Wasn't 1999 supposed to be "the year of Public Key Infrastructure (PKI)?" Yes, I know, another analyst prediction that didn't come to fruition. It's fair to chastise the analysts for another missed call, but PKI certainly shares some of the blame.
It really is difficult to imagine a "year of PKI" because PKI isn't your typical technology trend. PKI isn't a standalone security widget, it is a complex infrastructure that must be integrated into existing applications and business processes. Once implemented however, PKI can really improve security, protect data integrity, and bolster identity management.
PKI never took off because of demand- and supply-side issues. Customers eschewed PKI because it was expensive, difficult to implement, and lacked support of many applications. Vendor solutions really didn't address these issues very well. PKI products have always been rather clunky or academic. IT people love technology but not science projects.
This situation is finally changing. On the demand side, PKI is riding on the back of regulatory compliance, security, and business-to-business requirements. More companies and government agencies are adopting smart cards for physical and IT security, a perfect complement to PKI. Application support is more ubiquitous and integration is easier than it was in the past. Companies also need to secure data exchange and develop trust relationships with external constituencies. PKI to the rescue!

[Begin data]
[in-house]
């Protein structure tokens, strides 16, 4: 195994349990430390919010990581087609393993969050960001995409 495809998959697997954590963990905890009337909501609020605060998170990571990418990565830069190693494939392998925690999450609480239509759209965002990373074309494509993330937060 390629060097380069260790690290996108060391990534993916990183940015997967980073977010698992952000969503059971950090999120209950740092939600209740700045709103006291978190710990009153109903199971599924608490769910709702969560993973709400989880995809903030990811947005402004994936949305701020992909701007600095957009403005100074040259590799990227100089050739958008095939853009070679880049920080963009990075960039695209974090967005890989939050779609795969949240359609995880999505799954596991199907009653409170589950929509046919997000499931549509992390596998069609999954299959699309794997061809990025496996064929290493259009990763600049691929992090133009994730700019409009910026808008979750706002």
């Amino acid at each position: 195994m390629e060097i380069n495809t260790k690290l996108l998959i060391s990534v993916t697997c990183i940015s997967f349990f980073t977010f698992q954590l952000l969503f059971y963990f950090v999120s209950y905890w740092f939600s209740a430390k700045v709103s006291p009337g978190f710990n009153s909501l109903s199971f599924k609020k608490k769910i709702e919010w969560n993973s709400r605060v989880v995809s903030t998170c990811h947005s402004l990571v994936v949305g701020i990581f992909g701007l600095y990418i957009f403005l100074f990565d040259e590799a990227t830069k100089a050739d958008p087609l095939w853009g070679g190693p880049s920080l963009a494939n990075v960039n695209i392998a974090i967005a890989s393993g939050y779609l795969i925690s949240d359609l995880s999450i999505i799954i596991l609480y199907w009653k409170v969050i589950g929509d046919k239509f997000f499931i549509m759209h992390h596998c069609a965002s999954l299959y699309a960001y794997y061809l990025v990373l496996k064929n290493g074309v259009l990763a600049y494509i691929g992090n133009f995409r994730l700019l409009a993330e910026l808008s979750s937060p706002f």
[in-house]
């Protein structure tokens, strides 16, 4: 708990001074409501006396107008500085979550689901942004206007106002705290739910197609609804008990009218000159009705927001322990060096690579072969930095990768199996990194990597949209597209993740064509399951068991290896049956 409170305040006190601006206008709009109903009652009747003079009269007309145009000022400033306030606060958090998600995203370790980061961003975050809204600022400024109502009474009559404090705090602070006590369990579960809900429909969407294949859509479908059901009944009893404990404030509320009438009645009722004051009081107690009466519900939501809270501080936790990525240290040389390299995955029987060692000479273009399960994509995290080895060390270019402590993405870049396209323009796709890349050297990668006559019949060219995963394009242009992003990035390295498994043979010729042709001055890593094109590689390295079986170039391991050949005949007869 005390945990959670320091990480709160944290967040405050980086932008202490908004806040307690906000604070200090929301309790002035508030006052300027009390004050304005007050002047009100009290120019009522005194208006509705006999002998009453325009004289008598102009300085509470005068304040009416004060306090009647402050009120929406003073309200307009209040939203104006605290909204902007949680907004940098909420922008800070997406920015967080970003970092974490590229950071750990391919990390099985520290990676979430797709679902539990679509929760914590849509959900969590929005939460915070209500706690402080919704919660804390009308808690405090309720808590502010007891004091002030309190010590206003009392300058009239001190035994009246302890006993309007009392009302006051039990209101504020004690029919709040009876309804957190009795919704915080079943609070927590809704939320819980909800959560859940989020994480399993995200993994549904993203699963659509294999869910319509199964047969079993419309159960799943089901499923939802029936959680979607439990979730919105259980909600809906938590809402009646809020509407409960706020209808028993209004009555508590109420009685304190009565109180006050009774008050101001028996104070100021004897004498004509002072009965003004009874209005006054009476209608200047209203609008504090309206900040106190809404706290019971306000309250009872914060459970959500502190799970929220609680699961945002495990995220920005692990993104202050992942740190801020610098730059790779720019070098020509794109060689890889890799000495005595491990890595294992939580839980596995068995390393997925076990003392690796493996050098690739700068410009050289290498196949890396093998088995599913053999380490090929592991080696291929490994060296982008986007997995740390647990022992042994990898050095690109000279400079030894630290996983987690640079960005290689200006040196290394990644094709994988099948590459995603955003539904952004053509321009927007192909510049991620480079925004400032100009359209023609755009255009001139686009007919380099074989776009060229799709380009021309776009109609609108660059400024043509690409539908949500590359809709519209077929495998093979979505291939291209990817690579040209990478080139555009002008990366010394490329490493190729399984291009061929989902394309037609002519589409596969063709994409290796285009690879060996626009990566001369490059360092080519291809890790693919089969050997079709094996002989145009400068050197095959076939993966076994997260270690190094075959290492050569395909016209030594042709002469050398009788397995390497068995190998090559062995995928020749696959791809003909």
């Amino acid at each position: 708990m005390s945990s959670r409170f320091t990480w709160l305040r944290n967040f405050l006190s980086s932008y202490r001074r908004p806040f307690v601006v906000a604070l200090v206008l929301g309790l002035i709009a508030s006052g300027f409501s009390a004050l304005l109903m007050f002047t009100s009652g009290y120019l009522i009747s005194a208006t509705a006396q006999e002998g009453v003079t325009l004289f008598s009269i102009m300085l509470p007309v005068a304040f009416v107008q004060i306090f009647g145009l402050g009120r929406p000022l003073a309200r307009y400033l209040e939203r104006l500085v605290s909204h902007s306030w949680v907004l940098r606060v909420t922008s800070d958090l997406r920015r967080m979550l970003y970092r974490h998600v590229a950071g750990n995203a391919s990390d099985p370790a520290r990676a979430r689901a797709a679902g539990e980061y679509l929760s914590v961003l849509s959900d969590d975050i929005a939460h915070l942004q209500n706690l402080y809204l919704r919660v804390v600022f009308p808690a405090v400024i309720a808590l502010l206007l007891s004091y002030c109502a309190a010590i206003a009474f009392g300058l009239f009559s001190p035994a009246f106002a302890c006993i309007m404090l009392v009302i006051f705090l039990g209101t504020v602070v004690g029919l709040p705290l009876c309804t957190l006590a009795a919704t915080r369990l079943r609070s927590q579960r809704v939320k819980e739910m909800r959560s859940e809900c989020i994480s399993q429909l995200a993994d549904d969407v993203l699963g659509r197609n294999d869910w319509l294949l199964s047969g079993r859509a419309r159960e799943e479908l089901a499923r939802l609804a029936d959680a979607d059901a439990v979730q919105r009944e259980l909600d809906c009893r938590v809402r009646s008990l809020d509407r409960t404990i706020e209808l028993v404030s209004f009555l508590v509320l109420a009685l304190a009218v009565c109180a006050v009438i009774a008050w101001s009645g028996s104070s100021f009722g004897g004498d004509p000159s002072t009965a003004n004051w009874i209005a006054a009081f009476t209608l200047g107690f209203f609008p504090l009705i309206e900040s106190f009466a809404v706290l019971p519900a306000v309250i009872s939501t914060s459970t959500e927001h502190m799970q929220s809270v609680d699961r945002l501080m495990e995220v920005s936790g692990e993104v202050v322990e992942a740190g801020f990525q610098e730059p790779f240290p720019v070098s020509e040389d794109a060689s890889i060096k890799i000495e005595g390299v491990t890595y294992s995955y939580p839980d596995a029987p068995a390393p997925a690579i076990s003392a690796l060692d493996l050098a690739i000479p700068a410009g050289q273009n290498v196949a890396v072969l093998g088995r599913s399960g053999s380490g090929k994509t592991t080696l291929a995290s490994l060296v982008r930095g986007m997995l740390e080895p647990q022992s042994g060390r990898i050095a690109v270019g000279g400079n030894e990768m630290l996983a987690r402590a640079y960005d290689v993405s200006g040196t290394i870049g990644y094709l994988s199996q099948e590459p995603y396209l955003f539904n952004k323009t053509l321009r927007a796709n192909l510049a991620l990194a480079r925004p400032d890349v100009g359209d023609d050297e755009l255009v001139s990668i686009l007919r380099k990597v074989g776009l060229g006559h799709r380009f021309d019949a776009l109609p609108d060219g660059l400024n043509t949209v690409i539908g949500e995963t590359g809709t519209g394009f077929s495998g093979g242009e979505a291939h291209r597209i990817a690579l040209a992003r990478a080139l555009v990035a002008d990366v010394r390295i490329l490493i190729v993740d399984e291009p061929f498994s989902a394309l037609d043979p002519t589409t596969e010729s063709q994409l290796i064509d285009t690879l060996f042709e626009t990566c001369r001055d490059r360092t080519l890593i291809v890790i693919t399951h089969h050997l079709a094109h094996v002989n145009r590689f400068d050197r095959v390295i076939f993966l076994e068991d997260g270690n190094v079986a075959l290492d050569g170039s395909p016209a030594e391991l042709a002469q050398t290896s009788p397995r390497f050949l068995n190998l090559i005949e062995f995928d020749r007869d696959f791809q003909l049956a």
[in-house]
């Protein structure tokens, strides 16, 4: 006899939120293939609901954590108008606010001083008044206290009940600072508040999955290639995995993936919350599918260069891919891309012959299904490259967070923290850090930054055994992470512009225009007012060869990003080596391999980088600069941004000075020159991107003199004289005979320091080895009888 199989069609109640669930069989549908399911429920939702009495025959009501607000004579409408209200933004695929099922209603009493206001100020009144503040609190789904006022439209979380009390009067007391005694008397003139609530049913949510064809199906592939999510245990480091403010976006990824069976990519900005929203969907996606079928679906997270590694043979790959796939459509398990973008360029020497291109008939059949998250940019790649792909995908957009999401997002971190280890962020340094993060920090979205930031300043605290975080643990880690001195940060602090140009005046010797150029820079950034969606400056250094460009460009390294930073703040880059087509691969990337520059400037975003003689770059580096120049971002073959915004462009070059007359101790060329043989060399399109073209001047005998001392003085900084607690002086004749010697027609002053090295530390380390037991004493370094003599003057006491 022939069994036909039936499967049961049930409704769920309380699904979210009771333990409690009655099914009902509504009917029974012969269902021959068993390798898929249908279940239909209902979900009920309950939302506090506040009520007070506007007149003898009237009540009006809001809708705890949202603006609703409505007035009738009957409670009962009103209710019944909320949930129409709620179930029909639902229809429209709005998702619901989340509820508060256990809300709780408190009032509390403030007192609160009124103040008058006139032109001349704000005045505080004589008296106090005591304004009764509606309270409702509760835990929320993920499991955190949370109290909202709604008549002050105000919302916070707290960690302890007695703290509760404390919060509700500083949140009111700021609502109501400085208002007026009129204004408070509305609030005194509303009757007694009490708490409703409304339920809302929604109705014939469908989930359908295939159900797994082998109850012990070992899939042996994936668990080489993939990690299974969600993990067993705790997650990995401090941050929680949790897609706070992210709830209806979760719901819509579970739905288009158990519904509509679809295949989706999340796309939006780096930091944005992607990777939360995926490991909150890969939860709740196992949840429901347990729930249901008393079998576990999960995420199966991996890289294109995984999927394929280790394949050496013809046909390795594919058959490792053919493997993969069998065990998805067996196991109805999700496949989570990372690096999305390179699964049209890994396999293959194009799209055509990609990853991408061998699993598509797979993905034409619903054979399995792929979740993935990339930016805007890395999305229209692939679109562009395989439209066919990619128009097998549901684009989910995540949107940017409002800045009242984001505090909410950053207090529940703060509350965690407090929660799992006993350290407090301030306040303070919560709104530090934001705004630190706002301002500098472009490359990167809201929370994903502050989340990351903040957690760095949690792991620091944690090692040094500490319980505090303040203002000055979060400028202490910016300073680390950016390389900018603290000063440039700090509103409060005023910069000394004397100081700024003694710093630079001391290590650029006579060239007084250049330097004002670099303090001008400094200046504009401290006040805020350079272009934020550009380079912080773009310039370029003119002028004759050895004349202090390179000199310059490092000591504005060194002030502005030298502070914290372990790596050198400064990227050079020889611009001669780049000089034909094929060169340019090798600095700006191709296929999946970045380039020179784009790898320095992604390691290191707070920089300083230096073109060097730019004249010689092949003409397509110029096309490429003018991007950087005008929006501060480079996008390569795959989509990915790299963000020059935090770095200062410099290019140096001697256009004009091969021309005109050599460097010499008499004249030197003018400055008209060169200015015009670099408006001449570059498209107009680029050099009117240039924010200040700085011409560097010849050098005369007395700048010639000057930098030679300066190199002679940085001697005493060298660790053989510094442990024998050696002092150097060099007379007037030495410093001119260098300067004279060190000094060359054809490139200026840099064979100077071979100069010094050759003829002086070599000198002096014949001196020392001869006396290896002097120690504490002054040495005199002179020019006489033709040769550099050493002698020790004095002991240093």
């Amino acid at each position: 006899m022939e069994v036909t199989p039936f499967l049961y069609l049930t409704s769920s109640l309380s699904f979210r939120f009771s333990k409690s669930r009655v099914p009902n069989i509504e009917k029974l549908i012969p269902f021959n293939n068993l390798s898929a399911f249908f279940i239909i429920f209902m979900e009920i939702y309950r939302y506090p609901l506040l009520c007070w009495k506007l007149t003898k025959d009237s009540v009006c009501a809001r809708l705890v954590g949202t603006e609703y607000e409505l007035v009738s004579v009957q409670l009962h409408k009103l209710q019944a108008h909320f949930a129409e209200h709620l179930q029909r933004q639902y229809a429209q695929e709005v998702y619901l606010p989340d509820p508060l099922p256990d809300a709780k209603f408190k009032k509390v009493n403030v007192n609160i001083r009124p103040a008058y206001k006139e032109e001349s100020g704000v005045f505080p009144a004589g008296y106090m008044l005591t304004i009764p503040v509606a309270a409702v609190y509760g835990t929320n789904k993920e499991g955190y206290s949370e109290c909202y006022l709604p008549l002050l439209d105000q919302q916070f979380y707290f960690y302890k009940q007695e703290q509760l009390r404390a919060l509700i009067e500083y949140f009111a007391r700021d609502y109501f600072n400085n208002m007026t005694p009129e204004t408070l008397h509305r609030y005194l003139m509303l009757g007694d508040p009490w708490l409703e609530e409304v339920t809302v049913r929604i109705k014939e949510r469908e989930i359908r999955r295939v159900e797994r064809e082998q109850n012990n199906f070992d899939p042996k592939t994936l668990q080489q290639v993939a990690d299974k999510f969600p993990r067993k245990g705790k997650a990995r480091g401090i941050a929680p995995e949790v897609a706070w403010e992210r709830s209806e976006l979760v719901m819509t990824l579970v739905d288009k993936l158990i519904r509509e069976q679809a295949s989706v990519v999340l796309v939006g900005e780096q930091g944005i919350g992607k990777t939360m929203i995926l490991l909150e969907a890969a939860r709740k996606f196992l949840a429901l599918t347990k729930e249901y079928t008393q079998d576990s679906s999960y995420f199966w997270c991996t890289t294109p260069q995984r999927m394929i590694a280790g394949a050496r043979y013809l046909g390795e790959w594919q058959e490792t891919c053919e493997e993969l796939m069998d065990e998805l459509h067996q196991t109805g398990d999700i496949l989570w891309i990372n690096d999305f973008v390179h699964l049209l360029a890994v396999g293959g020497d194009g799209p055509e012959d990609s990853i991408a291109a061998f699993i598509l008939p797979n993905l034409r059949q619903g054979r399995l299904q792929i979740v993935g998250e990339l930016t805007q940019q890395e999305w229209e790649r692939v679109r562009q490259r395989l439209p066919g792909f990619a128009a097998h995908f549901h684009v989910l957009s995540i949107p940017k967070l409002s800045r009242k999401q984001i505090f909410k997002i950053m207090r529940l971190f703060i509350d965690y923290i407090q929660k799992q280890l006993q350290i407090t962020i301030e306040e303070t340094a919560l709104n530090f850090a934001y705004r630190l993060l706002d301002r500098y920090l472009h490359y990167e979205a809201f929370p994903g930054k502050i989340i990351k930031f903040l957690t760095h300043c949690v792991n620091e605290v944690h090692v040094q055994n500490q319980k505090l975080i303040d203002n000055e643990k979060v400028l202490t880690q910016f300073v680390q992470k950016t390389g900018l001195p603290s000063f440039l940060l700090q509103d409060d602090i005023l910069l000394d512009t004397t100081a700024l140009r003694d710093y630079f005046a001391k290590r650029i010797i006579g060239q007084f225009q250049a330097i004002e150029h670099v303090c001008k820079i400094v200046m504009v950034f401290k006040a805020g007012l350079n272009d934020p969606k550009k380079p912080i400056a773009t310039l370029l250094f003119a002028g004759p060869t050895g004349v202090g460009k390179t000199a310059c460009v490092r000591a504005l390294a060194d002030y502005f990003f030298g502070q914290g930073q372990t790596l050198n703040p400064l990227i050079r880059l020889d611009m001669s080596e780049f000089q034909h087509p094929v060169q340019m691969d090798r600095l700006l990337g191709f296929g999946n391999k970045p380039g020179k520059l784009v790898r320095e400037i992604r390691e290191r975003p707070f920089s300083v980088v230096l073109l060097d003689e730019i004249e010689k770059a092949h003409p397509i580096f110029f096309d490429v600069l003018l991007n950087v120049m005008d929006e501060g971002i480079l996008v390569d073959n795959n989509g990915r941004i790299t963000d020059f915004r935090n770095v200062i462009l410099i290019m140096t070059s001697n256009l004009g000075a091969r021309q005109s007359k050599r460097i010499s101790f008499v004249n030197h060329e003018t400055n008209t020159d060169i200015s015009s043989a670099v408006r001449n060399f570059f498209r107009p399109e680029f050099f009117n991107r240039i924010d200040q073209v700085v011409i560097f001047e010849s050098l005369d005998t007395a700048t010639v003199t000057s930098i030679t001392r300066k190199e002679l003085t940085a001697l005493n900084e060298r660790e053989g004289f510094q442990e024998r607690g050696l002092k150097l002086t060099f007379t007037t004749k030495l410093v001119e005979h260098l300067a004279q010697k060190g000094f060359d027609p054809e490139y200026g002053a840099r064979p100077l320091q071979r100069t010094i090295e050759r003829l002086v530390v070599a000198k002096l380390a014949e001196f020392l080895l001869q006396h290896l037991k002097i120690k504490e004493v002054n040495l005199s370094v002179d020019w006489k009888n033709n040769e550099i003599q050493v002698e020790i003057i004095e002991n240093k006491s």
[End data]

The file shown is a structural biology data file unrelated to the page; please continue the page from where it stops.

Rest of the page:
So what about product complexity? The supply-side gang is dealing with this as well. Microsoft gets it--its Microsoft Identity Lifecycle Manager and Certificate Lifecycle Manager products marry PKI functionality with Windows ease of use. Don't get me wrong, PKI is no "day at the beach," but Microsoft will continue to tame PKI complexity over time. This combined with Windows 2008 server and Vista desktops will pave the road from broad PKI adoption.
Organizations who remain averse to managing a PKI infrastructure have other attractive options. How about PKI in the clouds? PKI services experts like Chosen Security, RSA Security, and Verisign can handle the whole enchilada without fussing with server implementation. One phone call and PKI becomes an operating expense.
I'm too old to stick out my neck and say that 2008 will be "the year of PKI," but in my view, PKI is inevitable. Heck, if you consider secure Internet traffic using SSL, it already is. In this era of data breaches and identity theft, PKI is rapidly becoming a requirement. Shrewd vendors like Chosen Security and Microsoft are meeting this demand with robust simplified product offerings. Supply and demand lines are likely to cross soon.